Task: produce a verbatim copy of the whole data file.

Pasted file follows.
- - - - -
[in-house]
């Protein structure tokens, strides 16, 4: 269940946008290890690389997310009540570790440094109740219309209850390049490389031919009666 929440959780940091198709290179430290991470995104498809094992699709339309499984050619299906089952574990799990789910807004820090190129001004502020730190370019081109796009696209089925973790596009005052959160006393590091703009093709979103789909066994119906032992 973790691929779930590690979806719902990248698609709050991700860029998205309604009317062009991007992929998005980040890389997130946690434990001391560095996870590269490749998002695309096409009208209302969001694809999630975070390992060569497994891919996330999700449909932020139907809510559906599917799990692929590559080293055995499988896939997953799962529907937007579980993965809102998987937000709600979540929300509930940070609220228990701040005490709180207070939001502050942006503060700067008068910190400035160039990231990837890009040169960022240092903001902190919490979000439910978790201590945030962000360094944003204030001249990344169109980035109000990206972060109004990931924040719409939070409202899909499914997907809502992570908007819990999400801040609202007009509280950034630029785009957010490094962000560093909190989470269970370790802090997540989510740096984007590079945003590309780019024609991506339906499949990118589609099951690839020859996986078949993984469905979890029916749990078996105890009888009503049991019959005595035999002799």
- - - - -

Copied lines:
[in-house]
């Protein structure tokens, strides 16, 4: 269940946008290890690389997310009540570790440094109740219309209850390049490389031919009666 929440959780940091198709290179430290991470995104498809094992699709339309499984050619299906089952574990799990789910807004820090190129001004502020730190370019081109796009696209089925973790596009005052959160006393590091703009093709979103789909066994119906032992 973790691929779930590690979806719902990248698609709050991700860029998205309604009317062009991007992929998005980040890389997130946690434990001391560095996870590269490749998002695309096409009208209302969001694809999630975070390992060569497994891919996330999700449909932020139907809510559906599917799990692929590559080293055995499988896939997953799962529907937007579980993965809102998987937000709600979540929300509930940070609220228990701040005490709180207070939001502050942006503060700067008068910190400035160039990231990837890009040169960022240092903001902190919490979000439910978790201590945030962000360094944003204030001249990344169109980035109000990206972060109004990931924040719409939070409202899909499914997907809502992570908007819990999400801040609202007009509280950034630029785009957010490094962000560093909190989470269970370790802090997540989510740096984007590079945003590309780019024609991506339906499949990118589609099951690839020859996986078949993984469905979890029916749990078996105890009888009503049991019959005595035999002799």